You won't have your freedom to take my privacy away while maintaining yours. Care to compromise?

     

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  37.  
    icon
    ChrisB (profile), Apr 8th, 2011 @ 8:32am

    Re: Re: Re: But wait (Cake and eating again)

    > handful of people who can't understand this difference

    I usually don't agree with M.T., but I can't see the difference either. You talk as if it is self evident. Sure, the ID scanning is weird, but videotaping the event? Anyone can video tape public events. The police do it all the time.

     

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  38.  
    identicon
    Anonymous Coward, Apr 8th, 2011 @ 8:35am

    Re:

    So any time people gather together to work and there are more than 100 employees at work, it's a violation.

    Of course it doesn't include the corporations and the government, the law doesn't apply to them like it applies to everyone else. The laws are for the rich by the rich and any attempts for average citizens to gather and possibly influence the legislative process must be closely monitored by the rich.

     

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  39.  
    identicon
    MrWilson, Apr 8th, 2011 @ 8:48am

    Re:

    When that happens my patent-pending Faraday bodysuits™ will earn me a fortune!

    My prototype is just tinfoil and duct tape.

    I haven't actually attempted to patent this, but if somebody ends up using the idea, they'd better pay me for it! You can patent ideas, right?

     

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  40.  
    identicon
    Anonymous Coward, Apr 8th, 2011 @ 8:55am

    So I guess it's up to the Second Amendment to defend the rest of the amendments. Because they are not gonna defend themselves.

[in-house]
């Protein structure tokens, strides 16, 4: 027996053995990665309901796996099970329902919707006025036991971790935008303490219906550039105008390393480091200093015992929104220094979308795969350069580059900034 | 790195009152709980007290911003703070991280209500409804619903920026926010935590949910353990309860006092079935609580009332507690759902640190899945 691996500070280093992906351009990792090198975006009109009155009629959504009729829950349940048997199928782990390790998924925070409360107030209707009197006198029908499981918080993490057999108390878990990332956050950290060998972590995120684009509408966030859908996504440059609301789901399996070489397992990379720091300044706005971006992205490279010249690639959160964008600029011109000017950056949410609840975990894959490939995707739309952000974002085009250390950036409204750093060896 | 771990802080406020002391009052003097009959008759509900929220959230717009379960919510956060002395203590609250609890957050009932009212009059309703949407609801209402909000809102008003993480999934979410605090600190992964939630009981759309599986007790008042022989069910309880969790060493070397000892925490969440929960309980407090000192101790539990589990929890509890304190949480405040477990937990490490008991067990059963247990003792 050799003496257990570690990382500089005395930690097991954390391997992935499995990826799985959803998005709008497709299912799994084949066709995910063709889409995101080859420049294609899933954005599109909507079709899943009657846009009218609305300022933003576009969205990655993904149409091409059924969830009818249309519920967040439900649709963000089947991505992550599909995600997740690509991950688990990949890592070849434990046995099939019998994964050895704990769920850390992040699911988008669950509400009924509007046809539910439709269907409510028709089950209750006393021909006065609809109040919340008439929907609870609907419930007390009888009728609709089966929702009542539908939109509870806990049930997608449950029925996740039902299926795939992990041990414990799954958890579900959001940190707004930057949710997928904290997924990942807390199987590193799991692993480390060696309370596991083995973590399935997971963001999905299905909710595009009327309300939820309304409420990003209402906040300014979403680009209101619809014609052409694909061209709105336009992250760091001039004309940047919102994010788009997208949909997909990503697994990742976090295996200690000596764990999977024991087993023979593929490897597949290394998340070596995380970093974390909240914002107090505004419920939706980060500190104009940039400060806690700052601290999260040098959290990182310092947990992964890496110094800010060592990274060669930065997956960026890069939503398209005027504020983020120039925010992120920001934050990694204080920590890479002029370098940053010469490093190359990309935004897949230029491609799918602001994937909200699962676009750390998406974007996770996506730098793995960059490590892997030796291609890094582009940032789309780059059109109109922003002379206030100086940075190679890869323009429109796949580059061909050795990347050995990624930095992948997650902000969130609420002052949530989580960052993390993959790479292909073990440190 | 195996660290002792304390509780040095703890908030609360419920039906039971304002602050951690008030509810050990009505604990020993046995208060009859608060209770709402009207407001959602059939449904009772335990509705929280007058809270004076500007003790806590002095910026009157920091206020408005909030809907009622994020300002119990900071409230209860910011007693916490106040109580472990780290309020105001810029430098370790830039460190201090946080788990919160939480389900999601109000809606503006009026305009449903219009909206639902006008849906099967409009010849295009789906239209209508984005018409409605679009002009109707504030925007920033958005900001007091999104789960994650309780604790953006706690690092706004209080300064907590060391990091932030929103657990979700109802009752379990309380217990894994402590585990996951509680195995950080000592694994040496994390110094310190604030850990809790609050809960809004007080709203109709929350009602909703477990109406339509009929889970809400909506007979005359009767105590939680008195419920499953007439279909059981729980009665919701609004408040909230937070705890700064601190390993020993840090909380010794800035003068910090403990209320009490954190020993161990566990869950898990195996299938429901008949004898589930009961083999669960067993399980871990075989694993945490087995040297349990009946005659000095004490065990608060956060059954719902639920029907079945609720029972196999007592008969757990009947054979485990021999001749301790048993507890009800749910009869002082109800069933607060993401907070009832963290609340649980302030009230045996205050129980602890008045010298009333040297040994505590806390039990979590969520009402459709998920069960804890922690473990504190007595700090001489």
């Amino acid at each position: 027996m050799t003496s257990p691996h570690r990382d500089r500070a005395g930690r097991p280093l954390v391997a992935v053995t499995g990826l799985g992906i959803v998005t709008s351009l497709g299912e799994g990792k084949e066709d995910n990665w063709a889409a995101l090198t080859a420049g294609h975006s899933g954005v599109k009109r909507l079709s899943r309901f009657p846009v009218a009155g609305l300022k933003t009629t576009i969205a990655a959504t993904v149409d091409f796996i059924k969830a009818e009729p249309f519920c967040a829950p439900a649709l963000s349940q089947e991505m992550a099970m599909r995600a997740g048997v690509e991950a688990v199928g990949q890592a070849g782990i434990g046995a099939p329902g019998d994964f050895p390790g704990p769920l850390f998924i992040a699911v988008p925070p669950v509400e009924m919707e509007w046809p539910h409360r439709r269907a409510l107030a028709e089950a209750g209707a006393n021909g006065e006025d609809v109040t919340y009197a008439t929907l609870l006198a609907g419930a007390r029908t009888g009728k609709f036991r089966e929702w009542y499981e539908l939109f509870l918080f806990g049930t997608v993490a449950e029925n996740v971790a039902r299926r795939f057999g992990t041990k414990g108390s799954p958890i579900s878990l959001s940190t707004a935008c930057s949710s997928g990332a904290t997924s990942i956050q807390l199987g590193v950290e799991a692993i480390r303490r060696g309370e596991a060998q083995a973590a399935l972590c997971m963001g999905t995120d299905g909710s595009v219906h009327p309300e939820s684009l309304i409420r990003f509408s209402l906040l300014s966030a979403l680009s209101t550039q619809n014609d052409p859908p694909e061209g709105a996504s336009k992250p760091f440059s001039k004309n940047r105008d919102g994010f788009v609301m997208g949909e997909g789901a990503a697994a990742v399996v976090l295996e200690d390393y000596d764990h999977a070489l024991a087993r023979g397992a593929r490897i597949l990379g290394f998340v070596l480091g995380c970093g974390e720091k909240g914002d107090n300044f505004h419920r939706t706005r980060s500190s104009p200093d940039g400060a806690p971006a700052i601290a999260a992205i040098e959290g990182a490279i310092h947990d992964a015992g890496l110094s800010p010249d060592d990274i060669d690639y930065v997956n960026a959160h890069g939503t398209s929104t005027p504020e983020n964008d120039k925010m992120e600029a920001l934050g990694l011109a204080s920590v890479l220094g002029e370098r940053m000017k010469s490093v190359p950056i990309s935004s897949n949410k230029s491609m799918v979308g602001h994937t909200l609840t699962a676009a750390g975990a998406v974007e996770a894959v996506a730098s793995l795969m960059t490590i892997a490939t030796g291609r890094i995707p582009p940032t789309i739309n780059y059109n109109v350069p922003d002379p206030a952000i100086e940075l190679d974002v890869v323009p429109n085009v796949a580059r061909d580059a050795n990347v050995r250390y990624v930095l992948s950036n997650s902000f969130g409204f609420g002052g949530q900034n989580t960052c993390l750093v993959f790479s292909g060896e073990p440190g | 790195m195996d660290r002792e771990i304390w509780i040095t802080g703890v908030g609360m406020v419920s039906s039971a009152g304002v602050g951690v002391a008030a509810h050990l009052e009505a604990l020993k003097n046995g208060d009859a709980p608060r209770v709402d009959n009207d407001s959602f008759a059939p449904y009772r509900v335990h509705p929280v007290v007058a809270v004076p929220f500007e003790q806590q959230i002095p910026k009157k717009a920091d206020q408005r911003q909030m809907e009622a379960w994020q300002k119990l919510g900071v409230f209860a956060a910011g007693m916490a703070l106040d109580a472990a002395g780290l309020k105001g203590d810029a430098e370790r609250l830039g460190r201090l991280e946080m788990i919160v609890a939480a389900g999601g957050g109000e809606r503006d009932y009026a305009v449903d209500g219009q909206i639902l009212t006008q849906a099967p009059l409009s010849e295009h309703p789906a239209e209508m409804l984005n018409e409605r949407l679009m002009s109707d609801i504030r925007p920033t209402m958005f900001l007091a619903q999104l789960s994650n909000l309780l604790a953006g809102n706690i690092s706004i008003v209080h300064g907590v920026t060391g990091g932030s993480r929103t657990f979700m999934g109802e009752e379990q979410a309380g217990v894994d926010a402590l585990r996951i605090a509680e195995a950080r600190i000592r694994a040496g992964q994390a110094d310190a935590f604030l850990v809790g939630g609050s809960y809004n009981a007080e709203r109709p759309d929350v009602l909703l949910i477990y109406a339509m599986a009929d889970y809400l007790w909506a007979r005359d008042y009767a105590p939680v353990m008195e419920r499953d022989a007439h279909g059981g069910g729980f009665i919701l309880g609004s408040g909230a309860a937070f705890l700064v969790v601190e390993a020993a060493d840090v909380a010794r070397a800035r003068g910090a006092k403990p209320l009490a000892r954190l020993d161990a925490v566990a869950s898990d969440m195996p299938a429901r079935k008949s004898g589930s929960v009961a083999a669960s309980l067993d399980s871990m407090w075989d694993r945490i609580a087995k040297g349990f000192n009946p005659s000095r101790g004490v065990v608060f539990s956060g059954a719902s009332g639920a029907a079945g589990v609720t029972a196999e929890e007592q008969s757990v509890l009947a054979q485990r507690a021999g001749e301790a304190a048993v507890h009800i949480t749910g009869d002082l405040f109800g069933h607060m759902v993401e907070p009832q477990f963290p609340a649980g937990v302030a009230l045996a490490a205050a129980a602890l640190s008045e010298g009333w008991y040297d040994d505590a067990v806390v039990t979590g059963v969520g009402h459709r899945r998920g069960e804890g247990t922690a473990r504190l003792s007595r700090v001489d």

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  41.  
    icon
    Chris Rhodes (profile), Apr 8th, 2011 @ 8:56am

    Re: Re: Re: But wait (Cake and eating again)

    if you don't like a post then either ignore it or refute it

    Refute the phrase "little mikee"? What?

    i don't think your attempt to silence another commenter is going to go over well here.

    Who's trying to silencing who? Did you respond to the wrong post?

    AC: "Using that silly term cheapens your argument."
    SQ: "OMG, STOP TRYIN' TO CENZ0R THE INTARWEBZ!"

     

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  42.  
    icon
    Chosen Reject (profile), Apr 8th, 2011 @ 9:45am

    Re: Re: Re: Re: But wait (Cake and eating again)

    The difference is self-evident. You go out in public and you may be filmed. Whoever it is that films you may or may not turn over those tapes to police if the police ask for it. The filmer may even be part of the police. This law states that you must be filmed, the film must be kept, and the film must be turned over to the police. You do know the difference between may and must right?

     

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  43.  
    icon
    anymouse (profile), Apr 8th, 2011 @ 10:16am

    Re: The future.

    I say everyone comes with one of these T-Shirts:

    http://www.thinkgeek.com/interests/giftsunder20/9f70/

    I'm sure we could get one that replaces Father with Freedom.... it would be much more fitting...

    Now if everyone was wearing one of these...

    http://www.entertainmentearth.com/images/%5CAUTOIMAGES%5CRU4418lg.jpg

    All the better to make the point... but they still wouldn't get it...

     

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  44.  
    icon
    Sean T Henry (profile), Apr 8th, 2011 @ 10:44am

    Re: Re:

    Twitter is not the reason they have no attention span it is just a tool that matched the attention span of the twits.

     

    reply to this | link to this | view in thread ]

  45.  
    icon
    Sean T Henry (profile), Apr 8th, 2011 @ 10:51am

    Re: Re: Re: Re: Re: But wait (Cake and eating again)

    For MT's example to be more correct it would need to read:

    By stepping out in public it is mandated that one must be photographed and have the pics immediately placed on the net for anyone to do anything they want with it, in PUBLIC!!!!!

     

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  46.  
    identicon
    Bye Bye, Apr 8th, 2011 @ 10:59am

    Re: "Papers, please!"

    "...before our freedom disappears entirely."

    Too late. The horse has left the barn (or, Elvis has left the building).